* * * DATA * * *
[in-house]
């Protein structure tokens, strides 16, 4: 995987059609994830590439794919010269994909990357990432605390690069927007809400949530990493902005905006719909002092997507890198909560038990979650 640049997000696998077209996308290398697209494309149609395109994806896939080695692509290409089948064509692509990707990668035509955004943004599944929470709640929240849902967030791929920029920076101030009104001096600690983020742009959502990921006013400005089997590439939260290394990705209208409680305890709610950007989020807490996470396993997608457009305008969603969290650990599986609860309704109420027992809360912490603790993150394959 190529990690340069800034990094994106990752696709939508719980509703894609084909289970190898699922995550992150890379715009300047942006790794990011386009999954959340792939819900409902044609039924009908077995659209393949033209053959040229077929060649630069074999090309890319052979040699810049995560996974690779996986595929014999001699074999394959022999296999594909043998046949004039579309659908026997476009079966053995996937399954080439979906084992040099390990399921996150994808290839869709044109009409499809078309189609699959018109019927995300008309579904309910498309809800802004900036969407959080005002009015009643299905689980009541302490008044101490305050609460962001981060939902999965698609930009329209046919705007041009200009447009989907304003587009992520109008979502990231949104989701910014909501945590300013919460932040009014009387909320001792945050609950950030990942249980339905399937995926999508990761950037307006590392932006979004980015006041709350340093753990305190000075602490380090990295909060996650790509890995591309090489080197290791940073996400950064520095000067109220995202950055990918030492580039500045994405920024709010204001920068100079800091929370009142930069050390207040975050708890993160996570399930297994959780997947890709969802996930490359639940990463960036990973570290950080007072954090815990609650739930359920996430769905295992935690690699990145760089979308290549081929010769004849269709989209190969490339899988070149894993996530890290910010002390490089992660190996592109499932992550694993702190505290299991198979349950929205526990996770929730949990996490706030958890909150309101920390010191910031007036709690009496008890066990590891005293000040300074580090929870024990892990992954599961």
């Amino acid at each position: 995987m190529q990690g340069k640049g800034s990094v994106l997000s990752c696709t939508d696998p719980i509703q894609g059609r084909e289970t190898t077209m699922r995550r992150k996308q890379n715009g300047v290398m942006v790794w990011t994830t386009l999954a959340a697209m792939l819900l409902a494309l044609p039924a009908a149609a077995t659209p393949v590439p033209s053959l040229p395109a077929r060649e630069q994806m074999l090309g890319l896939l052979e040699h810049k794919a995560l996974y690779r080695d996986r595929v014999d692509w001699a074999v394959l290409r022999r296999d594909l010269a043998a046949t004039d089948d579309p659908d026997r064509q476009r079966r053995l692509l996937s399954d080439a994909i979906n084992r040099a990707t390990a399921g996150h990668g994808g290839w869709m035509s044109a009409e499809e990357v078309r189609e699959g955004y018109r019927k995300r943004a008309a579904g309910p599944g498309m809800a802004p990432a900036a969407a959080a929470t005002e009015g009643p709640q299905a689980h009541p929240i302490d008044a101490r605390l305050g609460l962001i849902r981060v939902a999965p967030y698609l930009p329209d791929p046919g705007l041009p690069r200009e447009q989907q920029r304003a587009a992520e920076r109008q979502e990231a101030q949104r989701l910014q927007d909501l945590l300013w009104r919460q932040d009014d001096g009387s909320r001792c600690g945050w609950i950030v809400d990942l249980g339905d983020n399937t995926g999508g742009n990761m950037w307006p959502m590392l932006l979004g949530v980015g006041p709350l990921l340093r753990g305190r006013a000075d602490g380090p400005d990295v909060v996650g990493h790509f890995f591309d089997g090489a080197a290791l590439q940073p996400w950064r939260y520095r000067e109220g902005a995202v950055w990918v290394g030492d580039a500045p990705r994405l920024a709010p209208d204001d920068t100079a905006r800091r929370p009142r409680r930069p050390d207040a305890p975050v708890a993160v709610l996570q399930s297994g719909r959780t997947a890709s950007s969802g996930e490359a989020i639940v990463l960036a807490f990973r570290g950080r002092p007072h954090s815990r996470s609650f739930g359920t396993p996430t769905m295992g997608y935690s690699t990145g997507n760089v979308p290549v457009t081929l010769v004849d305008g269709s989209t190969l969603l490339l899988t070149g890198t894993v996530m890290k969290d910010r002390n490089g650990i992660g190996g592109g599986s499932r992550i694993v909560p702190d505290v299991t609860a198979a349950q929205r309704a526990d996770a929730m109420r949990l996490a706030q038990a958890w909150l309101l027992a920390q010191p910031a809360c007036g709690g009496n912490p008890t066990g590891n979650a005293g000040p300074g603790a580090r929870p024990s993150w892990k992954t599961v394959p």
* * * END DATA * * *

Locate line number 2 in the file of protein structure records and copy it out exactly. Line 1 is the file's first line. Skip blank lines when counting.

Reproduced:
């Protein structure tokens, strides 16, 4: 995987059609994830590439794919010269994909990357990432605390690069927007809400949530990493902005905006719909002092997507890198909560038990979650 640049997000696998077209996308290398697209494309149609395109994806896939080695692509290409089948064509692509990707990668035509955004943004599944929470709640929240849902967030791929920029920076101030009104001096600690983020742009959502990921006013400005089997590439939260290394990705209208409680305890709610950007989020807490996470396993997608457009305008969603969290650990599986609860309704109420027992809360912490603790993150394959 190529990690340069800034990094994106990752696709939508719980509703894609084909289970190898699922995550992150890379715009300047942006790794990011386009999954959340792939819900409902044609039924009908077995659209393949033209053959040229077929060649630069074999090309890319052979040699810049995560996974690779996986595929014999001699074999394959022999296999594909043998046949004039579309659908026997476009079966053995996937399954080439979906084992040099390990399921996150994808290839869709044109009409499809078309189609699959018109019927995300008309579904309910498309809800802004900036969407959080005002009015009643299905689980009541302490008044101490305050609460962001981060939902999965698609930009329209046919705007041009200009447009989907304003587009992520109008979502990231949104989701910014909501945590300013919460932040009014009387909320001792945050609950950030990942249980339905399937995926999508990761950037307006590392932006979004980015006041709350340093753990305190000075602490380090990295909060996650790509890995591309090489080197290791940073996400950064520095000067109220995202950055990918030492580039500045994405920024709010204001920068100079800091929370009142930069050390207040975050708890993160996570399930297994959780997947890709969802996930490359639940990463960036990973570290950080007072954090815990609650739930359920996430769905295992935690690699990145760089979308290549081929010769004849269709989209190969490339899988070149894993996530890290910010002390490089992660190996592109499932992550694993702190505290299991198979349950929205526990996770929730949990996490706030958890909150309101920390010191910031007036709690009496008890066990590891005293000040300074580090929870024990892990992954599961």